Work closely with other postdoctoral associates, PhD students and collaborators to ensure smooth research team function
Participate actively in group meetings
Take a leadership role to ensure the effective running of computational analyses.
Participate in outreach activities, which may involve talks for the general public, attendance at science festivals or and preparation of demonstrators.
Participate in advisory meetings with Joint Nature Conservation Committee (JNCC), which may involve talks to executive decision makers
Responsibilities will also include assistance in the day-to-day running of the simulations and computational analyses using own servers as well as HWUs HPC cluster, liaising with companies and external collaborators.
Contribute, under supervision, to the planning of research projects, including the development of new grant/contract proposals.
Please note that this job description is not exhaustive, and the role holder may be required to undertake other relevant duties commensurate with the grading of the post. Activities may be subject to amendment over time as the role develops and/or priorities and requirements evolve.
Education, Qualifications and Experience
this will form the basis of your selection criteria and shortlisting. Please use the examples below and delete /add as appropriate.
Applicants should a PhD in biomedical engineering, physics, material science, or a related subject (Applicants should have submitted their PhD thesis first draft by the start date.) broadly in one of the following areas:
Multiscale constitutive modelling (ideally but not necessarily biologic hard or soft tissues)
Multiscale mechanics of materials (mathematically, experimentally, or theoretically)
Image based multiscale computational modelling
Experience of programming and simulation
Working with image data (key word: imaged based modelling)
Experience working in a multidisciplinary environment/team and openness to dive into a novel research field in biomechanics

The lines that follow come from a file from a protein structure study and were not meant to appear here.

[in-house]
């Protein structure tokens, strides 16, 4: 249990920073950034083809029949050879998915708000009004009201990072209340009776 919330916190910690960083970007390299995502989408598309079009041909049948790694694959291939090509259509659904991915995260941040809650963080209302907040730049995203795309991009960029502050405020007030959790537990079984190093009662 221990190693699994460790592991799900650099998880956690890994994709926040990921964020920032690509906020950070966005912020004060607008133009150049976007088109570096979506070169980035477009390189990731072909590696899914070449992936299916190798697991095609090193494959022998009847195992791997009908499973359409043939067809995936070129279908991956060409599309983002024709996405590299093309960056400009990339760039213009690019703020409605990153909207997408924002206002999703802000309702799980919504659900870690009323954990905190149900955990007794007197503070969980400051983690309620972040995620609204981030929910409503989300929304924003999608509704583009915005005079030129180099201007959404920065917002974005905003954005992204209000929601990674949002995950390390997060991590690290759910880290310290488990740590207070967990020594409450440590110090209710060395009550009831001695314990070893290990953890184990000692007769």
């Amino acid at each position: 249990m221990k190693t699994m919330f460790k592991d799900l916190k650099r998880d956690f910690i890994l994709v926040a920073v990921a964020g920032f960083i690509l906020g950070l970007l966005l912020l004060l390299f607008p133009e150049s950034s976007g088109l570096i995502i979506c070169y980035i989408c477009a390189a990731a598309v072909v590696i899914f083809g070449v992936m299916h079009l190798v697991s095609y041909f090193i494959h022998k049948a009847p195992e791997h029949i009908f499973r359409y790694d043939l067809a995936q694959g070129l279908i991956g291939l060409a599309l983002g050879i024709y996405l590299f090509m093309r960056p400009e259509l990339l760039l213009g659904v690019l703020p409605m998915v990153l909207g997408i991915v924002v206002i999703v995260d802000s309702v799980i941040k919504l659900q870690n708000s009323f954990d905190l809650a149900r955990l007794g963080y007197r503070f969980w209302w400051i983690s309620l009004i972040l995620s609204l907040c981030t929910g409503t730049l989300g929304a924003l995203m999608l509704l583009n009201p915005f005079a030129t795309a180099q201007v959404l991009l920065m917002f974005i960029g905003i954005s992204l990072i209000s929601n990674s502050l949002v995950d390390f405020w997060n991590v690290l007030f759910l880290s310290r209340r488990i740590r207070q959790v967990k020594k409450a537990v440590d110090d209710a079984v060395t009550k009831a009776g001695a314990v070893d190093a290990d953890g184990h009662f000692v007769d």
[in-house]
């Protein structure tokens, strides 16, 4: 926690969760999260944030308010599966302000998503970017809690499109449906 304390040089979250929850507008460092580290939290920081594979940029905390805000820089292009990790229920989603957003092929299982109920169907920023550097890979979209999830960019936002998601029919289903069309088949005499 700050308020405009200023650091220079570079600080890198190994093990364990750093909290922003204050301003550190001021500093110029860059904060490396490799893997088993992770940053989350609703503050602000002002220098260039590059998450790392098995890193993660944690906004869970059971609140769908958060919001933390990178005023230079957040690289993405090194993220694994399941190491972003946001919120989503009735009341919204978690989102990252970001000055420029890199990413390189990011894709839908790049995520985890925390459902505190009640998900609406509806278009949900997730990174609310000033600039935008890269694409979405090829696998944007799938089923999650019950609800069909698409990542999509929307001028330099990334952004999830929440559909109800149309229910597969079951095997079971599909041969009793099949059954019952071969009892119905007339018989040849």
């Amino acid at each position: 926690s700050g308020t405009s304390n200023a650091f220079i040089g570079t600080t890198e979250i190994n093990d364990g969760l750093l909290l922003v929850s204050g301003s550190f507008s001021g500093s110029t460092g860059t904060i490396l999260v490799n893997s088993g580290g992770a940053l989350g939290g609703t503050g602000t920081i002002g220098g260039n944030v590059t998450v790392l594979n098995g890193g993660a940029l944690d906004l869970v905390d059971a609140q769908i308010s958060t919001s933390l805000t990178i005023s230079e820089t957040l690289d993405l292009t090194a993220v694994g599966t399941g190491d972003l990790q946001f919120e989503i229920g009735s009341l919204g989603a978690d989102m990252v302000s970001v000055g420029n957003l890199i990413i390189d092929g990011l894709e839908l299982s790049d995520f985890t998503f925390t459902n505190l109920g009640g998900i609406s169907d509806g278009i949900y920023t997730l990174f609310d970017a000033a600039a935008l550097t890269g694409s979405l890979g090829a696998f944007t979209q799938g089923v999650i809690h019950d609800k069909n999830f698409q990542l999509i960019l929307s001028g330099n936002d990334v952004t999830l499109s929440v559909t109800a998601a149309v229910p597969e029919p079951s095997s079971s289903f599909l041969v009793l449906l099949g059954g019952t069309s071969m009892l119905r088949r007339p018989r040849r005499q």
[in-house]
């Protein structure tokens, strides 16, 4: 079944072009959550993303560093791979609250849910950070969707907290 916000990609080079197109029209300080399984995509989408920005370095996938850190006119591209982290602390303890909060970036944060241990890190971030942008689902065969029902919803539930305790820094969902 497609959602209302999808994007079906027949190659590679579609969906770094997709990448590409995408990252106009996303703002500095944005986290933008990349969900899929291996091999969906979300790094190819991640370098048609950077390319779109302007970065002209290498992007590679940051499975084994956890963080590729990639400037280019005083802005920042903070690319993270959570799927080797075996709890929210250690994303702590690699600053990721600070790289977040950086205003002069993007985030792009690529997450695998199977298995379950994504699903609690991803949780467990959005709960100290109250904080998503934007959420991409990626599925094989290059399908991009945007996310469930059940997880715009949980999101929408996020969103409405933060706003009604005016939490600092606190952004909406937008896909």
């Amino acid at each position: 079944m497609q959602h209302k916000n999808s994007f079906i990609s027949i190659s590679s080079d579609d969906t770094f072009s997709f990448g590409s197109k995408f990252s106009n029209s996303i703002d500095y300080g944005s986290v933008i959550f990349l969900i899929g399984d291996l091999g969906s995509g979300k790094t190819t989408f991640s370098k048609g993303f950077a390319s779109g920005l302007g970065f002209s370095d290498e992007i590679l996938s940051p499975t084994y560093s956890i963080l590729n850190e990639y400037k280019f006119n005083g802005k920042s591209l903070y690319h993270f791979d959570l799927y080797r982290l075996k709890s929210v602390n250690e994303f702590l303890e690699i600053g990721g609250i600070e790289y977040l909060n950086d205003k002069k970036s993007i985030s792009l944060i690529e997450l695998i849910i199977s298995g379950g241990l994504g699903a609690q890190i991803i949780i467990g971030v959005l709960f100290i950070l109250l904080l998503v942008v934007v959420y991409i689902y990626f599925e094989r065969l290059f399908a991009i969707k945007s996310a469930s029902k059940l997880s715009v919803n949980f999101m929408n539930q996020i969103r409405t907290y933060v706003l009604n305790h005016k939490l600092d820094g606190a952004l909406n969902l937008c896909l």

Excellent verbal and written communication skills
A record of high quality, peer-reviewed publications and evidence of contribution to the writing of these publications proportionate to opportunity.
Willingness and ability to travel for dissemination, outreach, and public engagement activities.
Experience in conducting validation and material characterisation experiments (nanoindentation, micropillar testing, macroscopic testing, or similar)
Experience in using/developing artificial neural network approaches
Experience of research-student supervision.
When applying, please include a cover letter addressing these selection criteria.
The intention is to hold the interviews towards the end of week commencing 17/8/2020.
At Heriot-Watt University we understand that being diverse makes us better which is why we support a culture of respect and equal opportunity, and value diversity at the heart of what we do. We want to increase the diversity of our workplace to underpin a dynamic and creative environment.
While this is a full-time post, flexible percentage working regimes may be possible for the right candidate.
Lund University, Faculty of Engineering, Biomedical engineering
Lund University was founded in 1666 and is repeatedly ranked among the world’s top 100 universities. The University has 40 000 students and more than 8 000 staff based in Lund, Helsingborg and Malmö. We are united in our efforts to understand, explain and improve our world and the human condition.
LTH forms the Faculty of Engineering at Lund University, with approximately 9 000 students. The research carried out at LTH is of a high international standard and we are continuously developing our teaching methods and adapting our courses to current needs.
MAX IV is a Swedish national large-scale research laboratory hosted by Lund University. It provides scientists from Sweden as well as internationally, with state-of-the-art instrumentation for research in areas such as engineering, physics, structural biology, chemistry and nanotechnology. Fully developed it will receive more than 2 000 scientists annually, conducting ground-breaking experiments in materials and life sciences using the brilliant X-ray light.
Background: The research in the biomechanics group is focused on understanding the link between mechanics and biology in the musculoskeletal system, with emphasis on solving problems in orthopaedics. Tissue characterisation, using synchrotron based techniques has become vital to understand the tissue’s function-, structure-, composition relationships.
NanoMAX and SoftiMAX are both nanoprobe beamlines, designed to take full advantage of MAX IV’s exceptionally low emittance and the resulting coherence properties of the X-ray beam enabling imaging applications at unprecedented resolution. NanoMAX uses hard X-rays, and has been operational since 2017. Available techniques include scanning X-ray diffraction and coherent imaging in the Bragg geometry, forward ptychography and coherent diffraction imaging, as well as X-ray fluorescence (XRF) imaging. SoftiMAX is a soft X-ray beamline, planned to be in user operation in 2021. Available techniques include Scanning Transmission X-ray Microscopy (STXM), ptychography, and XRF imaging.